And we’re back! If you’re just joining us, we’re in the middle of reviewing the three typical ways that we as Adventists have responded to pop culture we find ourselves in. If you need a quick refresher course or have no idea what I’m talking about, click here to get up to speed.
So, other than to reject or ignore culture, another predominant tendency is to
This is when the pendulum goes from one extreme to the other. No longer is anything seen as “the Devil;” as a matter of fact, one may doubt if the Devil is really a real being or not in this position. The main thought in this point of view is, “We can’t escape culture and culture is what it is, so let’s just accept the whole thing.”
Nothing is off limits; everything is permitted for this group. All parts of your particular are great and not only that, they’re the BEST! All other ones pale in comparison to how cool yours is.
So, which culture/lifestyle is the best (city, suburban, country, vegan, Caribbean, South American, European, Central American, North American, Black, White, Asian, Hispanic, etc.)? The answer in this case is either all of them, or mine is! Which culture makes the best food at potluck? Well… OBVIOUSLY that award goes to the _______. You can vote in the comments section on who wins the Haystack Award for best potluck.
Which language is going to be spoken in Heaven? Obviously Spanish, like every other Hispanic thinks. Obviously English with British accents to everyone else.
As far as what is permissible in church and in your own personal life, everything goes too. So whatever comes into contact with your five senses is good. Almost hedonistic in a way: everything that we see with our ears, ear with our ears, or feel with our hands is great.
This wholesale acceptance of culture has some serious side effects, though. If you think your race is the best, you’re kind of racist. If you think that your way of viewing the world is the only way there is, it makes you a poor missionary.
Looking at Scripture, wholesale acceptance of culture can either relegate the Bible to a big book of nice stories and poems used to talk to the culture of that day, or the other extreme is accepting the Bible wholesale and trying to live within the Ancient Near Eastern culture that the Bible was written in.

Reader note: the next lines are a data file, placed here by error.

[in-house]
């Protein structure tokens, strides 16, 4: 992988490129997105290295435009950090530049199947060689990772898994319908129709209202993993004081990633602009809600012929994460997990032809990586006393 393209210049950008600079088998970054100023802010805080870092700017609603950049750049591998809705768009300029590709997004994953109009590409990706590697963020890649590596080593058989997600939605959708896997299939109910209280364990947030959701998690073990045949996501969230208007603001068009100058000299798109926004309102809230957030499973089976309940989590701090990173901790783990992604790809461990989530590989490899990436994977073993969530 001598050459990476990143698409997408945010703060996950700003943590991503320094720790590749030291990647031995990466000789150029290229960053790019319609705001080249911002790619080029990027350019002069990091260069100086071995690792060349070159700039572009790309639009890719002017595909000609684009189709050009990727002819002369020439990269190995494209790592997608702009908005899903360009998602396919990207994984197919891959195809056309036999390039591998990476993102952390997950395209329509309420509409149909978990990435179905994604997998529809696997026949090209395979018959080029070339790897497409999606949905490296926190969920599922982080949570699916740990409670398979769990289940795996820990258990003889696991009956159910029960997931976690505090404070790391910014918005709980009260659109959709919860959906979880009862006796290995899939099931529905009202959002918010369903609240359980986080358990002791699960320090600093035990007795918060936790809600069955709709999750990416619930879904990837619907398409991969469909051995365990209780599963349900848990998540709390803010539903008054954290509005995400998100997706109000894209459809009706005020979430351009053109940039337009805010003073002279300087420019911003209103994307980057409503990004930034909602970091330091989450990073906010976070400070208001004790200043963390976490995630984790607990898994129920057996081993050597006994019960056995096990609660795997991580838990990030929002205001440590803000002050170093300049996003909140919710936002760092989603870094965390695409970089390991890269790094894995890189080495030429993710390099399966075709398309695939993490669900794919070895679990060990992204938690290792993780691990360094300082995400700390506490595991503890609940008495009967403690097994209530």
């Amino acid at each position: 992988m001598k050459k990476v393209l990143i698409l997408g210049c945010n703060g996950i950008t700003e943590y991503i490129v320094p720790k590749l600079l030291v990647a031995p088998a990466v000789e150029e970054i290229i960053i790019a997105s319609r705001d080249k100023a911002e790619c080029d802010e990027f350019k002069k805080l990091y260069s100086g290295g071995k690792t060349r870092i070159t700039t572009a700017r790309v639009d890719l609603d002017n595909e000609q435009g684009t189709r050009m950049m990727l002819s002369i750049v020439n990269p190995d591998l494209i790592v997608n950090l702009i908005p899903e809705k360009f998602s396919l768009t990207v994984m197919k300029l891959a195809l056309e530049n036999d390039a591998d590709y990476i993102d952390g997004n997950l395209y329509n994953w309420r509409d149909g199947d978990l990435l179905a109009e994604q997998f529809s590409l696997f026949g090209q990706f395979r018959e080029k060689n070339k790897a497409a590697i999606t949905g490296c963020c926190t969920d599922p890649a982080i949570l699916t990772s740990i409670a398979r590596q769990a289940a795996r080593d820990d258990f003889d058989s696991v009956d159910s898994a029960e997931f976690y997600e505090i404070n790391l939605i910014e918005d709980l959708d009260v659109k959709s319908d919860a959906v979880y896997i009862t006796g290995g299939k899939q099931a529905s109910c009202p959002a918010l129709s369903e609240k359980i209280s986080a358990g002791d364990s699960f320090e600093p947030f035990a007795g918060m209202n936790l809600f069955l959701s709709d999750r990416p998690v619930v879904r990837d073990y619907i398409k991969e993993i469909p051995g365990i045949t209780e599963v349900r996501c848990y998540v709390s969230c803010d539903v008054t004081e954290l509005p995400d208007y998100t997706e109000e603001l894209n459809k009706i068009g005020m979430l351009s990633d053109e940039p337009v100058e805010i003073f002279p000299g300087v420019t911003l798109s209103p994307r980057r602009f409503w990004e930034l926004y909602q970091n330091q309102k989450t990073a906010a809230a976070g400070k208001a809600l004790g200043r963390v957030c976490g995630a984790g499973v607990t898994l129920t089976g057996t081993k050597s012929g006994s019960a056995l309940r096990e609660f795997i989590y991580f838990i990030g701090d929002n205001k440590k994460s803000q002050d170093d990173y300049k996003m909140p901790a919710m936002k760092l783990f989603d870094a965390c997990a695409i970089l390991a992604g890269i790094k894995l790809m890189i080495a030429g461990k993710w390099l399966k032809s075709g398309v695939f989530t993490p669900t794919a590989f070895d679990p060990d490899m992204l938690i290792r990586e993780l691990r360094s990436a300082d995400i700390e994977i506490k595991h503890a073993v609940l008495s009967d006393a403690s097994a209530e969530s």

The problem with the former is that it robs the Bible of the authority with which to speak to the human condition. The problem with the latter is that it requires embracing such customs as polygamy, slavery, and perhaps holy kisses and veils for women in church. It also means putting an end to your days of wearing polyester (see verse quote on the left).
‘You are to keep My statutes. You shall not breed together two kinds of your cattle; you shall not sow your field with two kinds of seed, nor wear a garment upon you of two kinds of material mixed together.” –Leviticus 19:19
Let’s face it, everyone. Even Adventists tend to slip into the trap of thinking that their way of viewing the world is the best. Left, Right, and everywhere in between, it doesn’t matter. Each one will claim to speak as the voice of authority for all “true” believers. I’ll probably address why in a later post.
So, with all that said, what really is the best way to live? In my opinion, none of them. I believe that the best road to take as Christians living in culture is neither to reject, ignore, or accept. Rather, I want a fourth option.
Every culture has parts of it that need to be addressed because certain practices within it go against the principles that we find in scripture. Take our own country for example. I’ve always found the Thanksgiving-Black Friday season perplexing. So you’re telling me, people will literally trample each other to get things they want hours after claiming to be grateful for the things they already have?
Every culture has Sacred Cows that need to be addressed. Yet, as a friend of mine says, “Sacred cows make great burgers!” Engaging in culture and being able to evaluate it for the good and the bad (and contextualizing your own approach to it) is what I hope you will learn as we journey together.
A decade ago (maybe even longer than that!), there was a crazy fad about a group of teenage superheroes called the Mighty Morphin’ Power Rangers. The show’s plot hinged around a group of ordinary adolescents, but they could have access to power beyond themselves to become heroes for justice. They were still the same people but they fundamentally changed to be something bigger than themselves individually and collectively… with the help of giant robots, too…
It’s funny how the same word “morph” is found in Romans 12:2 where it reads, “Do not be conformed to this world, but be transformed [the root word for “transformed” is morphoo”] by the renewal of your mind, that by testing you may discern what is the will of God, what is good and acceptable and perfect.”
I believe this is what God calls us to be. Yes, Power Rangers. Not rejects of culture, not ignorant of culture, and certainly not wholesale consumers of culture. Rather, we are called to engage and transform culture into what is “good, pleasing and perfect.” You may wonder, “How is that even possible?”
Here is one example:
This is what the Culture Clash series is all about. Transforming culture while engaging culture within culture.